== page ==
Westpac’s Larke Riemer is director of women’s markets and not shy about her business, offering straightforward advice for women clients. Five top leaders in women’s banking, including Riemer, spoke today on an eye-opening panel at the 47th annual FELABAN (Latin American Federation of Banks) conference in Miami, FL. The session highlighted how to strengthen female financial inclusion.
After Tomas Miller, IDB Group’s access to finance chief, opened, the panel moderated by Global Banking Alliance for Women CEO, Inez Murray, uncovered concrete solutions good for society and bank bottom lines.
The typical woman client in Latin America is marrying later, having fewer children, earning greater incomes, achieving higher levels of education than men and spending more years in the workforce, and the region’s banking sector must adapt to their evolving needs. The high-level, global panel shared ways to support this “emerging economy” in Latin America and beyond:
1. Education for women clients. “Men and women are equal but not the same,” commented Eduardo Ferreira, representing Itaú Unibanco. One difference is women’s interest to receive training and have a more holistic bank relationship. To engage women clients, banks deploy educational programs. Online support, in-person workshops, mentoring initiatives and personalized consulting services are a few ways banks, often in partnership with NGOs, build women’s capacity to successfully utilize financial products and services around the world. Westpac even charges for such workshops and sells out every time.
2. Education for bank staff: “It’s all about consistency,” added Marcela Navarro from Royal Bank of Scotland. Addressing women as a market segment is impossible without recognizing their value in the bank as well. Training toolkits are increasingly available for bank managers, credit officers and other employees to raise awareness about gender and diversity and promote women in bank leadership.
3. Research: “Women are really complex,” half-joked Ferreira, but Itaú Unibanco takes research seriously. It is investing in feasibility studies and collaborating with partners to better understand this critical market. The banks on today’s panel from Lebanon, the United Kingdom, Brazil and Australia are making investments to fully comprehend the needs and life cycles of women as retail clients, investors, business owners, job generators and wealth creators. The goal: identify in which products and services women are most interested and then devise a strategy to engage them. Like men, not all women are identical, so segmentation is key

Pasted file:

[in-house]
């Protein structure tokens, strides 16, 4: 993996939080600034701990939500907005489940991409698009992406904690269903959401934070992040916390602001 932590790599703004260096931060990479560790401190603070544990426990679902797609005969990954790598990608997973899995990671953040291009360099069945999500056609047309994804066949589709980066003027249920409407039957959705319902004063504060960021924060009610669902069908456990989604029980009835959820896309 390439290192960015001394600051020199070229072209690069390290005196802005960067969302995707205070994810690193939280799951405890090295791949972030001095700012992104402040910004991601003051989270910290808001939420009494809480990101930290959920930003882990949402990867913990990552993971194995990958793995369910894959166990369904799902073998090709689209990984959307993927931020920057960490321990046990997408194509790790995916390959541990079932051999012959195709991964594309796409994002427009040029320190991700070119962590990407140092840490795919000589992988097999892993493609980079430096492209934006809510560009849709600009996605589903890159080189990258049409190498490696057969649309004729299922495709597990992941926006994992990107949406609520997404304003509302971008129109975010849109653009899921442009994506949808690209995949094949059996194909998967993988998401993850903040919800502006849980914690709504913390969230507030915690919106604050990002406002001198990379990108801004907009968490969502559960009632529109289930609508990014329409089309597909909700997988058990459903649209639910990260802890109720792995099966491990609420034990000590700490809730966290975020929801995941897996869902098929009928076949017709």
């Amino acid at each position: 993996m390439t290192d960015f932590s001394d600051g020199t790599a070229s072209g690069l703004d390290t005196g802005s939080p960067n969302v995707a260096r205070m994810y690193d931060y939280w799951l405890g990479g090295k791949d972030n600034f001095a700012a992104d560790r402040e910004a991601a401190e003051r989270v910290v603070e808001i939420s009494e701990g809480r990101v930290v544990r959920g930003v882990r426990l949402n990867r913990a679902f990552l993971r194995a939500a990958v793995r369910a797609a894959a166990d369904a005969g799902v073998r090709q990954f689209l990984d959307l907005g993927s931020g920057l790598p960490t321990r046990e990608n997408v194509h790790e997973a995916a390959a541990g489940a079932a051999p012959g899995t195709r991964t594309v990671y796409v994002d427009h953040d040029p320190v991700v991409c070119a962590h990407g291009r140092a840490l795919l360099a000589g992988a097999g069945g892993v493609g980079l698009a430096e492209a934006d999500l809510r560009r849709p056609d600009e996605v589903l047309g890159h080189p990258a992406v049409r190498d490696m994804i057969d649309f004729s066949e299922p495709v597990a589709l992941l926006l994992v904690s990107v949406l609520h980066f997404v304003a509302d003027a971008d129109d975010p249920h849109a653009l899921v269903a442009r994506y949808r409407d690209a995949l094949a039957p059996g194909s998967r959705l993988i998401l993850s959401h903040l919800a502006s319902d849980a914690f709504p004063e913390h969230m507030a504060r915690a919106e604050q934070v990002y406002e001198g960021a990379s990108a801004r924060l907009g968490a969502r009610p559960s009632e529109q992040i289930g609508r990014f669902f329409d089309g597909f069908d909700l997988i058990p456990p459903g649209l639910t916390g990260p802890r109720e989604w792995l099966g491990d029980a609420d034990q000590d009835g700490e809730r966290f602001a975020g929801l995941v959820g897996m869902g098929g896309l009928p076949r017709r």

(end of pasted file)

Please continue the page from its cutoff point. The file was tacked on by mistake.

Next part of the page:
4. Innovative credit scoring: Credit scoring that recognizes unique financial behavior will ensure a more inclusive approach to finance. One possibility is that credit assessments, especially for the small and medium enterprise segment, focus on future repayment (ability and willingness) rather than collateral and credit history. This could have implications for women just starting a business. Psychometric models such as Entrepreneurial Finance Lab’s (EFL) can be tailored to the Latin American context. EFL currently operates in 20 countries and 24 languages.
5. Mainstreaming: Across the panel it was unanimous. This is not about CSR. In order for financial markets to add value financially and socially, the female market must be operationalized as part of a core business strategy. Limiting such initiatives only to a CSR or HR department “risks extinction.” Banks will most successfully attract this 50% of the economy by mainstreaming gender considerations in product and service development.
So what can banks do to involve this emerging market? One idea – join the Global Banking Alliance for Women (GBA).
Building women’s wealth through access to capital, information, education and markets, GBA has 37 members to date, yet only three (Banco Nacional de Costa Rica, Banco Pichincha and Itaú Unibanco) are from Latin America and the Caribbean. Existing members have committed to launch comprehensive programs that deliver women entrepreneurs the tools they need to succeed. The business case is compelling, and organizations like the GBA are key in raising awareness and building banks’ capacities and knowledge to strengthen women’s financial plans in a sustainable way.